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During my mid-20s, I made the rookie mistake of dating a co-worker. He was a blond haired, blue eyed, corn fed mid-Westerner newly minted in Southern California, and after several months of friendly flirtation we started sleeping together during a company-sponsored trip to Mexico.
We spent six nights a week together for the first few years, filled each other's closets with our own clothes, drove to and from work together, took trips to our home towns to meet family and friends and spent altogether way too much time in each other's company. Neither of us had the maturity or experience to talk openly with the other, and we clung together like Kate & Leo on that Titanic raft, with the inevitable outcome that both of us eventually felt like we were drowning.
The last year or so of our relationship was spent on dramatic break-ups and make-ups that went as follows: said ex (we will call him C. to protect his anonymity) and I would make separate plans for a Saturday night, in an attempt to give each other "space." C. would drink beer all afternoon, evening and night with his frat-boy buddies, and I would work my way through a bag (or two) of coke and bottles of cheap champagne with my girlfriends. Healthy, I know.
At some point in the evening I would try and get in touch with him, he would either pick up the phone and then hang up once I started asking questions about what he was doing and who he was with or ignore me altogether, and I would spend the rest of the night sending him nasty text messages and/or giving other guys my phone number.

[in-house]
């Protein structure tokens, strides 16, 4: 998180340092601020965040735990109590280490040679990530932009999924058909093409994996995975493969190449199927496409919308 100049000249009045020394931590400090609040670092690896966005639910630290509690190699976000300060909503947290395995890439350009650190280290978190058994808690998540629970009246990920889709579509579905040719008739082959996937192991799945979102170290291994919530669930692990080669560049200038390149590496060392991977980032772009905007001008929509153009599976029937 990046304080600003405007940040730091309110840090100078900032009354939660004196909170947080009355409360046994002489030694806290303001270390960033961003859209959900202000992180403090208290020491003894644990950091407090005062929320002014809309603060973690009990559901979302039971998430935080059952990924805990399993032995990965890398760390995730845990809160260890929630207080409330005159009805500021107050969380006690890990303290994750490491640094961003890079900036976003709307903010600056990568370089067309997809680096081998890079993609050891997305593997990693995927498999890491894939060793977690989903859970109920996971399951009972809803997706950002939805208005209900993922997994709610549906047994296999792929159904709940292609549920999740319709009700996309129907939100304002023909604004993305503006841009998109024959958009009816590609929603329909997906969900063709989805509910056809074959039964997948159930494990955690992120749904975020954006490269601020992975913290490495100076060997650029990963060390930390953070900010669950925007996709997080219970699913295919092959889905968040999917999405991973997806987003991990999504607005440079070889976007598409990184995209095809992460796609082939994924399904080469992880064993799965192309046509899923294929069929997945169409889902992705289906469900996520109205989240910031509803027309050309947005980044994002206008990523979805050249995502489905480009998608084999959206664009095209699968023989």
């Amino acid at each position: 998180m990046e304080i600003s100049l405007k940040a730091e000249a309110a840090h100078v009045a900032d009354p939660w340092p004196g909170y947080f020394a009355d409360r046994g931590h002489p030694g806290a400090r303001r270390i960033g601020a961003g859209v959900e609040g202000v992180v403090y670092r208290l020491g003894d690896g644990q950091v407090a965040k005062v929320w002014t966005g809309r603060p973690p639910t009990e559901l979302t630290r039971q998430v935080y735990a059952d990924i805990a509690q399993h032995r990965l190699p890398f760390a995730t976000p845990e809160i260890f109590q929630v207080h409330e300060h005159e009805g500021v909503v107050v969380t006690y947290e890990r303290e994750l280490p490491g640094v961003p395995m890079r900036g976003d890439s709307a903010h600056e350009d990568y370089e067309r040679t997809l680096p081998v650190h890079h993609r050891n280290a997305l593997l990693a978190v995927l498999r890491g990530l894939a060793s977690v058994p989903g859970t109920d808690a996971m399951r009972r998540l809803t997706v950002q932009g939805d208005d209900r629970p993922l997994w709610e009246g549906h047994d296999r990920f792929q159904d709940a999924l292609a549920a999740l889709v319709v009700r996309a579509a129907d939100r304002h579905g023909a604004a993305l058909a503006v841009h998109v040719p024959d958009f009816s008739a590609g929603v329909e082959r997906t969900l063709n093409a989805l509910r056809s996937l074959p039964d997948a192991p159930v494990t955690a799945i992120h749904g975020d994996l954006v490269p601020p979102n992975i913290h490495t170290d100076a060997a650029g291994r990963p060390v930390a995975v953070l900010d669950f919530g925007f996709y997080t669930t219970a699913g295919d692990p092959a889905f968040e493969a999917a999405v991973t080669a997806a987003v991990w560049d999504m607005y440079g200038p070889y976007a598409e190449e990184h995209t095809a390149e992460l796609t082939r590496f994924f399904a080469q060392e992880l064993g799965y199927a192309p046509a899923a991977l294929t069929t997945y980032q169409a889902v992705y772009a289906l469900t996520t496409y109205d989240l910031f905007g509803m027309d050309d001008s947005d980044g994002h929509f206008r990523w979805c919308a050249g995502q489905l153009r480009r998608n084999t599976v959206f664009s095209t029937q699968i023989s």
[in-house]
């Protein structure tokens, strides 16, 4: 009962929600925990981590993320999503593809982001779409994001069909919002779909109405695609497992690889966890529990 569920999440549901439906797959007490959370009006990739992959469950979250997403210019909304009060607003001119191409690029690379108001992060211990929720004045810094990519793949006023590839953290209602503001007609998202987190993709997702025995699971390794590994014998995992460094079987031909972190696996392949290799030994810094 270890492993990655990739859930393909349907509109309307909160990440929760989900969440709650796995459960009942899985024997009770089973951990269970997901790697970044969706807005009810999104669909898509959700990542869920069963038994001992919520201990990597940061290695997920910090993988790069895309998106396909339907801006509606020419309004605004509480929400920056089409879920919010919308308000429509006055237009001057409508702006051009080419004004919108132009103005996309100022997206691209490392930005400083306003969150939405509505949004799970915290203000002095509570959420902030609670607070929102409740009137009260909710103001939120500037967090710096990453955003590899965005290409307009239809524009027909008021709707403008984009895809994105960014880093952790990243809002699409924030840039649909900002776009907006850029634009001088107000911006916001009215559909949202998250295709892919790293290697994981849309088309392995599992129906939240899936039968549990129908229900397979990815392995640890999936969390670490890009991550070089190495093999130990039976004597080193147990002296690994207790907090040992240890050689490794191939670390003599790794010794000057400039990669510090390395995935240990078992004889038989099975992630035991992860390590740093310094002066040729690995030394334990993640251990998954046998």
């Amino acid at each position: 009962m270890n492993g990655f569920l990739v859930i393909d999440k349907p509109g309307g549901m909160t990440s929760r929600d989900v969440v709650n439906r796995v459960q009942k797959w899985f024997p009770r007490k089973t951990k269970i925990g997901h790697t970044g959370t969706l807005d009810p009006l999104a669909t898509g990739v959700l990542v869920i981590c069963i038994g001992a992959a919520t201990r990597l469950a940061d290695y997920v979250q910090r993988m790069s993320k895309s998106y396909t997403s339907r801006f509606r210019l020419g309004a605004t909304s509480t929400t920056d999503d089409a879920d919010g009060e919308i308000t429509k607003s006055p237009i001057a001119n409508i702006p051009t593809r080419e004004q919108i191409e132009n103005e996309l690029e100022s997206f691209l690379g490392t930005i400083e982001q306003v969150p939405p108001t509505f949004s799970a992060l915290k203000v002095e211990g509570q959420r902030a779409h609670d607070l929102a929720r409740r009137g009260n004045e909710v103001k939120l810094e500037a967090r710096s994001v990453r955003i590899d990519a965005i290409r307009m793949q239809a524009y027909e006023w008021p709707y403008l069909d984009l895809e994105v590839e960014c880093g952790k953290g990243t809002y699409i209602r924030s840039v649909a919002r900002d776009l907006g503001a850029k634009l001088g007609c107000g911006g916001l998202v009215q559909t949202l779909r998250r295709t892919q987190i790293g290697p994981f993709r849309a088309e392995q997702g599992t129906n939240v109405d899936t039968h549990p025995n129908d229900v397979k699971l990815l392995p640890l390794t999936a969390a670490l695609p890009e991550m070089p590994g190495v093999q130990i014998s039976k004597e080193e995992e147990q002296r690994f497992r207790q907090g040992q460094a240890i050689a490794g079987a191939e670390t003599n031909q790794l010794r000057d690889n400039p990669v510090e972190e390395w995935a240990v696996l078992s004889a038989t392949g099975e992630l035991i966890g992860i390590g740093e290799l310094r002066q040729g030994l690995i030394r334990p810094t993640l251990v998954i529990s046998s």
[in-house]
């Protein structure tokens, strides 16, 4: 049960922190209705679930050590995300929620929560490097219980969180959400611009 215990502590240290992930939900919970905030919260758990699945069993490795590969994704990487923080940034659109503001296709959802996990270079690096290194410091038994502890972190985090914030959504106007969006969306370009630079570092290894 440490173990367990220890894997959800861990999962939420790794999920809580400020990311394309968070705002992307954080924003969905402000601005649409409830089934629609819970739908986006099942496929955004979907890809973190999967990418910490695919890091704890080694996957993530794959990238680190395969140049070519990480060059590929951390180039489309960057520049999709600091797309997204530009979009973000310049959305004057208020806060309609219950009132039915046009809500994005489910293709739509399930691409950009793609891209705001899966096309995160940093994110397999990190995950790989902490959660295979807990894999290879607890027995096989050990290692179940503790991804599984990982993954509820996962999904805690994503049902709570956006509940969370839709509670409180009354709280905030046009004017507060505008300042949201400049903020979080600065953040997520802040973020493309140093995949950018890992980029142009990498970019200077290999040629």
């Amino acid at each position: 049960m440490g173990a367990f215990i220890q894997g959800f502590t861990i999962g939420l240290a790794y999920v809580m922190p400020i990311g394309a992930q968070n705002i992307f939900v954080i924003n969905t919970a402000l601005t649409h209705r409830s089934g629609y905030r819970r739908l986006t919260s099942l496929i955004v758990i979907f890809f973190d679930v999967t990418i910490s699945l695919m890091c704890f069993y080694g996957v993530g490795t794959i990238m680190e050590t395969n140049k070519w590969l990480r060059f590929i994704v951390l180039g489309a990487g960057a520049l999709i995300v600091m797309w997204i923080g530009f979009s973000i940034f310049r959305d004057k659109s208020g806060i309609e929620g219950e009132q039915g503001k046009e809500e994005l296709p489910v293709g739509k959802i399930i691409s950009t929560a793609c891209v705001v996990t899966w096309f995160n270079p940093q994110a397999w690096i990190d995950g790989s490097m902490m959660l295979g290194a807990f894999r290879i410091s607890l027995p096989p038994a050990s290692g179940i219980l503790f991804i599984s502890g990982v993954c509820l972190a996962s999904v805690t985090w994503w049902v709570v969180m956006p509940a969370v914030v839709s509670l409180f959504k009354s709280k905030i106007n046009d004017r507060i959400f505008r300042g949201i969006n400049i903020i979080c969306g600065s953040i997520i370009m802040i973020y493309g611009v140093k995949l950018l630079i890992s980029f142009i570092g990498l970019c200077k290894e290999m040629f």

The next morning, C. would call me sheepishly around 9 AM, much to my great relief, and show up at my house with flowers. This happened so frequently that my friends and family would openly comment about hating his flowers (and him, I guess), but in my own dysfunctional state I was always flattered. We would go out for breakfast, have some hot sex and spend the rest of the afternoon collectively recovering in front of the television and not talking through the underlying issues.
I finally broke it off officially over a year of this destructive behavior, and we continued to see each other every other week for dinner and have sex with little to no emotional intimacy. I began to realize that a) I needed to get my act together, and finally stopped responding to his inquiries (as well as reaching out myself) b) He might be a sociopath.